The founding bishop of the Liberal Catholic Church was James I. Wedgwood of the Wedgwood China family, formerly a cleric in the Church of England (Anglican). Wedgwood grew dissatisfied with the Church, and discovered the Theosophical Society, which had a stronger appeal to his sense of life and justice. When Archbishop Arnold Harris Mathew sought to ordain some clergy who were dissatisfied with the Church of England, Wedgwood was one who joined the new Old Catholic Church of England. Archbishop Mathew knew of Wedgwood's membership in the Theosophical Society, as well as that of other clergy in the Old Catholic Church of England, and originally promised that this would not be a problem, but later retracted that promise and asked all clergy to resign from the Theosophical Society. Not willing to do so, Wedgwood and most of the Old Catholic Church in England found themselves without a bishop as they withdrew from Archbishop Mathew's leadership.

One of the men whom Archbishop Mathew had consecrated to the episcopate, Bishop Frederick Samuel Willoughby, offered to consecrate and elevate one of the withdrawn clergy to the episcopate so that they would not be without a bishop. Wedgwood was selected and elevated to the Episcopate on February 13, 1916. The Church was eventually reorganized and renamed The Liberal Catholic Church. Archbishop Wedgwood then consecrated another former Anglican priest, Charles W. Leadbeater, later that same year, with Bishop Leadbeater going on to become the 2nd Presiding Bishop of the Church in later years.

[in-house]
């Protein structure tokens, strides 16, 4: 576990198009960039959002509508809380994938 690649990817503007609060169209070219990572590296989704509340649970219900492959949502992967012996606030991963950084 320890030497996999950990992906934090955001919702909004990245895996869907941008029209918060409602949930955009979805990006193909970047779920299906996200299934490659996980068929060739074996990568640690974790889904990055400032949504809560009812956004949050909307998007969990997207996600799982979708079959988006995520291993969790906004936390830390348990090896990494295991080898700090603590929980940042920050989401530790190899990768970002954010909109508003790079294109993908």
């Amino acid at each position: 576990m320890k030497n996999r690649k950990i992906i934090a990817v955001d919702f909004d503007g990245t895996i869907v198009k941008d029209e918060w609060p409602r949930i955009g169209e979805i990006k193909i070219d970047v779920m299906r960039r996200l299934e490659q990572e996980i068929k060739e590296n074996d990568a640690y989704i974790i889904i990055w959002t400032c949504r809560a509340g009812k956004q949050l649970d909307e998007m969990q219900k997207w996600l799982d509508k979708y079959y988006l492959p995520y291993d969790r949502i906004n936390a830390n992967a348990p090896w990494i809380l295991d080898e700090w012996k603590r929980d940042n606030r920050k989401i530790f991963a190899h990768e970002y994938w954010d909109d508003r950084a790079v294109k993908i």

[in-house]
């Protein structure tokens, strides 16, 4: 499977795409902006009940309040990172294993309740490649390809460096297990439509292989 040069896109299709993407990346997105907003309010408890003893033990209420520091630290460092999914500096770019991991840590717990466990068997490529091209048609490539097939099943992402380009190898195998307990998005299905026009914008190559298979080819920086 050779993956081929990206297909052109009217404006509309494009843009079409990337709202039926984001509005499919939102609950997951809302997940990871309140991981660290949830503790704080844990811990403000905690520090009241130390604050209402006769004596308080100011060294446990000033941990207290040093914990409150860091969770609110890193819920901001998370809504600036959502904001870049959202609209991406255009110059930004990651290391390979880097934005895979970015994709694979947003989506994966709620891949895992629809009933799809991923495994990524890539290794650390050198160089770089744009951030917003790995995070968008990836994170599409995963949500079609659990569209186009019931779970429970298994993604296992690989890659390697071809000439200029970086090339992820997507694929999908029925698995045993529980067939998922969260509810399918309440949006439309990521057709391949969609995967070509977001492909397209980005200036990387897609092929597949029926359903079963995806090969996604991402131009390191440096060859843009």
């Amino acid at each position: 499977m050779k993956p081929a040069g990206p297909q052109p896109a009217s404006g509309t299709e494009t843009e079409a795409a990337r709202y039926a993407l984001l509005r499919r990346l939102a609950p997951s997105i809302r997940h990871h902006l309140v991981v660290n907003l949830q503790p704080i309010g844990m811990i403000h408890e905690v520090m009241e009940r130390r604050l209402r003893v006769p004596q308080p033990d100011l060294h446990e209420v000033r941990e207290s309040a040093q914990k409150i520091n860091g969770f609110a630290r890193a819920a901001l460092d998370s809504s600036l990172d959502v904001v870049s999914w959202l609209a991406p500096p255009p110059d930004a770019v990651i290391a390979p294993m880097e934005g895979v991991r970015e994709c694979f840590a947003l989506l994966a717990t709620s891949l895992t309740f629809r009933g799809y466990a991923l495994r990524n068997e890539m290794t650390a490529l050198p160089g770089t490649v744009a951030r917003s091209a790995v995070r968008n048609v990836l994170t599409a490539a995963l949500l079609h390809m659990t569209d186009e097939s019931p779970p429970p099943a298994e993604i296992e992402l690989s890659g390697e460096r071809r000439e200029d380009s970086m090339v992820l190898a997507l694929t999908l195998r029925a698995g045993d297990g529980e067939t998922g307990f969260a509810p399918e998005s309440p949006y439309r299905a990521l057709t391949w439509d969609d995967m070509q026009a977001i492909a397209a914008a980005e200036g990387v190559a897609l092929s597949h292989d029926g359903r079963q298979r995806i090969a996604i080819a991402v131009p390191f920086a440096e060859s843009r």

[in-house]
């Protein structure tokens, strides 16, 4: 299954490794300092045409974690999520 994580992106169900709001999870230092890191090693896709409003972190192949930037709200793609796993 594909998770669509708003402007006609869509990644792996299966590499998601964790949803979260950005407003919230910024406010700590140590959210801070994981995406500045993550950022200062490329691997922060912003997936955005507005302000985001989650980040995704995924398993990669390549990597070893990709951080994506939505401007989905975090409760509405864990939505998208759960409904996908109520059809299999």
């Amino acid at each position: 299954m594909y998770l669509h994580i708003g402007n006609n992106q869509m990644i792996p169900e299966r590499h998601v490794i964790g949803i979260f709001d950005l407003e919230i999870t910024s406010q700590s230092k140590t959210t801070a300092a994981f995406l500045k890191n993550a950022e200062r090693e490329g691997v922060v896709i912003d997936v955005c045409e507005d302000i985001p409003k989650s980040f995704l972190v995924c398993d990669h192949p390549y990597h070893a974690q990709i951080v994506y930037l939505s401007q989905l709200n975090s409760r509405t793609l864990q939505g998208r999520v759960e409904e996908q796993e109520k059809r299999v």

The Liberal Catholic Church underwent a schism between the American Province and the worldwide Church in 1941. The American Province reorganized under the name Liberal Catholic Church International. In April 2007, Bishop Dean Bekken severed his parish and those clergy under him from the LCCI and formed the Universal Catholic Church.

In September 2010, the church incardinated the religious order of St. George of Cappadocia (OSGC).

Relations with other denominations[edit]

The UCC seeks to work in amity with all other Christian denominations, and is open to inter-communion agreements with other denominations. Open communion is a practice of the UCC.


The UCC maintains and operates the St Alban Press, the unofficial publisher of the Liberal Catholic Movement.

See also[edit]

Further reading[edit]

  • The Liturgy of the Liberal Catholic Rite, 3rd Ed.
  • The Collected Works of James I. Wedgwood, Msgr. T.J. Howard ed.
  • Cockerham, The Rev. A.J. The Apostolical Succession in the Liberal Catholic Church.
  • Leadbeater, C.W. The Science of the Sacraments.
  • The Collected Works of Edward M. Matthews, Vol. I

External links[edit]